In addressing equity, we need to acknowledge the rares within the rare

For Rare Disease Day 2024 the theme is “equity.” This is certainly a topic that resonates within the bleeding disorders community, where more and consistent attention needs to be paid to the “rares within the rare”.



For Rare Disease Day 2024 the theme is “equity.” This is certainly a topic that resonates within the bleeding disorders community, where more and consistent attention needs to be paid to the “rares within the rare”.

We of course must start by recognising that challenges for people with haemophilia persist (particularly in the developing world). There are still plenty of improvements to treatment and care to be made. However, within the past decade we have seen unprecedented development within this space. Today, conversations tend to be focused on shared-decision making, informed consent and how to best introduce exciting new treatment prospects to the community, rather than discussing considerable knowledge gaps and unmet need.

Yet the harsh truth is that across rare bleeding disorders, there is an issue of inequity. Over the last couple of years, Haemnet has undertaken in-depth research in to several ultra-rare bleeding disorders, as well as research in to the impact of haemophilia and bleeding disorders in women. Our findings highlight a number of serious issues faced by those living with certain rare bleeding disorders and suggest a serious lack of equity when it comes to accessing diagnosis, treatment and care.

Let’s start with Glanzmann’s Thrombasthenia (GT). It’s no secret that not all bleeding disorders are created equally. A huge amount of time, research effort, and funding have improved our understanding of the impact of haemophilia on those living with it. Over time this has resulted in the development of effective treatments. By contrast, a brief glance at the number of publications on GT shows that this “one in a million” disorder has received very little investment. The result is that treatment options are limited. Haemnet’s first of its kind Glanzmann’s 360 Study took an in-depth look in at the lived experience of people with GT and their family members.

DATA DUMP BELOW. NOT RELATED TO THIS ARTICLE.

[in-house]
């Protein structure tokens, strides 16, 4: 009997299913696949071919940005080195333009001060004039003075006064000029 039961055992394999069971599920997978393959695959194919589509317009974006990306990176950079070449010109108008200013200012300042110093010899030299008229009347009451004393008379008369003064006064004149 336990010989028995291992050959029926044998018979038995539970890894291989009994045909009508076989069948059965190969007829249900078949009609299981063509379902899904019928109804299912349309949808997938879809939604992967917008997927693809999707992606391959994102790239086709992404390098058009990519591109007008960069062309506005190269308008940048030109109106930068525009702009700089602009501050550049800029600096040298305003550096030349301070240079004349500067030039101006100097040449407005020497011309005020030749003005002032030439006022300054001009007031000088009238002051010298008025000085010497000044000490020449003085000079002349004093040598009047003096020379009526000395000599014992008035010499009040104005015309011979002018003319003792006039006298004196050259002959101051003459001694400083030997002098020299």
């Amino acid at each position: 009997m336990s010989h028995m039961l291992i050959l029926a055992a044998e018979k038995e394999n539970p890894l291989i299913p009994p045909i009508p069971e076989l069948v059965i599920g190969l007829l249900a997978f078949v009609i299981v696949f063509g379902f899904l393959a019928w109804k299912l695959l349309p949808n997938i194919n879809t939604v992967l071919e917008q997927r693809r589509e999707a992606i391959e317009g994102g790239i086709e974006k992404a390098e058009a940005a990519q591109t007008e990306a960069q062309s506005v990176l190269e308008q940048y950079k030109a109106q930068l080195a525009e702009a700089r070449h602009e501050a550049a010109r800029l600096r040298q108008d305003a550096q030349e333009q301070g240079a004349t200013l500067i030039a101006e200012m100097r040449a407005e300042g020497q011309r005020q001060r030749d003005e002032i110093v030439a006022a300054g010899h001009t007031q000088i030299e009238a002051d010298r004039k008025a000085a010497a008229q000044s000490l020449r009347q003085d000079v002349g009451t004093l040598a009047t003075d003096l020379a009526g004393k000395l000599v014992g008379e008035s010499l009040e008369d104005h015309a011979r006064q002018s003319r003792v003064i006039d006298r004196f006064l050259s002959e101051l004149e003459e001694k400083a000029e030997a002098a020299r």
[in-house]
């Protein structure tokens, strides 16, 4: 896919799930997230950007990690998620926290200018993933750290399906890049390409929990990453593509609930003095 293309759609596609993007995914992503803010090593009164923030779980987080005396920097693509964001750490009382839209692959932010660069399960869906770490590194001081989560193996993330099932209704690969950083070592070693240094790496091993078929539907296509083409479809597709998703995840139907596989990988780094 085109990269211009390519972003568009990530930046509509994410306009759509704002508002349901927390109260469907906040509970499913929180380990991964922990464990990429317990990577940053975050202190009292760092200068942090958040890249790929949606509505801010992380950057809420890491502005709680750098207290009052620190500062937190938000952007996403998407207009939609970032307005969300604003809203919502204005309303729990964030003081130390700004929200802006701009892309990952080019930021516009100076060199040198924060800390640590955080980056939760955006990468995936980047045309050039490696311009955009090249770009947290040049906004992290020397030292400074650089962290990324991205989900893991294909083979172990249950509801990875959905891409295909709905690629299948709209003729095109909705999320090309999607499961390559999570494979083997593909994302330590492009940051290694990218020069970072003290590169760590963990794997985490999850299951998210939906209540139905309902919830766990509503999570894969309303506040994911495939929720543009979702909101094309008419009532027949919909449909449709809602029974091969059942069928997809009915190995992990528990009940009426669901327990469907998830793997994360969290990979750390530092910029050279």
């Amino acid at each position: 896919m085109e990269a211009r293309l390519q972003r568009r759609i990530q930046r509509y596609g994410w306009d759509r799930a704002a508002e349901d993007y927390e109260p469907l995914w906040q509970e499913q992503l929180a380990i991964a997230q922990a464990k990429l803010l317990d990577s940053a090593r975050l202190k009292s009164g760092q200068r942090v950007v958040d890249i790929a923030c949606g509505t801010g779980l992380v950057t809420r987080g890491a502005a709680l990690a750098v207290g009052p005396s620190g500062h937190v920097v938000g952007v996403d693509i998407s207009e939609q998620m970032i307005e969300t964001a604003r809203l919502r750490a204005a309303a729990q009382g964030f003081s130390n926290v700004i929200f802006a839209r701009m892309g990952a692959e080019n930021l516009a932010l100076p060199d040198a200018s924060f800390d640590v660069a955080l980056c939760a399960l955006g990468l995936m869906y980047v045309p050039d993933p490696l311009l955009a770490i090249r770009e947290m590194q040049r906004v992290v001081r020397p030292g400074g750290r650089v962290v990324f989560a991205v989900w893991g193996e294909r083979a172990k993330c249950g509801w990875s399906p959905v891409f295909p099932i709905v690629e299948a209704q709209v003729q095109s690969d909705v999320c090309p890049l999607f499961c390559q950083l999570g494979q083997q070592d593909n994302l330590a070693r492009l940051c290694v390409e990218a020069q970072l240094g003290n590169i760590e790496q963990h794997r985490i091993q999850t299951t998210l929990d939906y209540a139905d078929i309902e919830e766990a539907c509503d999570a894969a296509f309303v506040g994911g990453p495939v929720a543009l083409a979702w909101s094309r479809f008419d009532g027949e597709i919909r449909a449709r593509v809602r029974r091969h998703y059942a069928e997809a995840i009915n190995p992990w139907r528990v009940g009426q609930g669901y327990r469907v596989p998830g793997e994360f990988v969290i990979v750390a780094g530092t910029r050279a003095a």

Through our mixed-method approach we heard from over 100 people affected by GT. Results from our survey and in-depth interviews provided crucial insight in to the realities of everyday life for people with GT. 80% of people reported missing school or work due to bleeding, and 70% reported fatigue, often associated with symptoms of anaemia.


“Yes. I don’t remember a time when I haven’t been tired. I think as a kid I wasn’t, which must have been really nice. But ever since my teenage years, I just don’t remember a time when I’m never tired. I’m always tired. That sucks.”


Perhaps most striking was the frequency of bleeds, with 87% of people reporting to have had a bleed in the past week (with an average of 3.5 bleeds in the past week across the data set). This suggests that people with GT deal with a level of bleeding in their day to day lives that would be seen as unacceptable in the severe haemophilia community.



Whilst some might argue that many of these bleeds are “minor” (such as bruising, gum bleeds and nosebleeds), their impact should not be disregarded, especially when experienced at such frequency. Besides, contrary to what most believe about GT, we spoke to many people who had experienced a number of joint and muscles bleeds. Unfortunately, unlike those with haemophilia, these bleeds may not have been properly recognised and treated.


“I used to get a lot of internal bleeding into my knees or my ankle. It was more during… it used to happen during my childhood days when I used to try and get into sports, so I think internally it would bleed. But it’s happened since.”


Keeping things ultra-rare, Haemnet more recently launched the FVII Deficiency 360 study. As we approach the end of this study, the responses to our survey and interviews suggests these patients face many similar issues as the GT community.


“Even things like scratching, so if my legs are a bit dry and itchy and I scratch, they’ll just get all mottled and bruised, and, on one occasion, I remember sitting on a hard chair in a restaurant and then I had bruises on the back of my thighs from the chair pressing into my legs for an hour or so.”


If you are affected by or care for someone with FVII Deficiency and would like to contribute to this study, please check out our survey.

From our exploratory research into the realm of ultra-rare bleeding disorders we have identified a serious issue when it comes equitable access to care and treatment when compared to haemophilia. This ultimately leads to poorer outcomes and lower quality of life among these subsets of the wider bleeding disorders community. We need to do better. This sudden surge of interest in ultra-rare bleeding disorders needs to go beyond merely identifying the next best therapeutic target now that haemophilia feels somewhat oversaturated in choice. Interest and development of treatments in ultra-rare needs to be sustainable and tailored. At Haemnet we truly believe this is done best by attentively listening to the patient voice, capturing the lived experience, expanding knowledge in these areas, and ultimately bringing about meaningful changes to these communities.



Disclosure: the Glanzmann’s 360 Study and FVIID 360 Study are funded by Hemab Therapeutics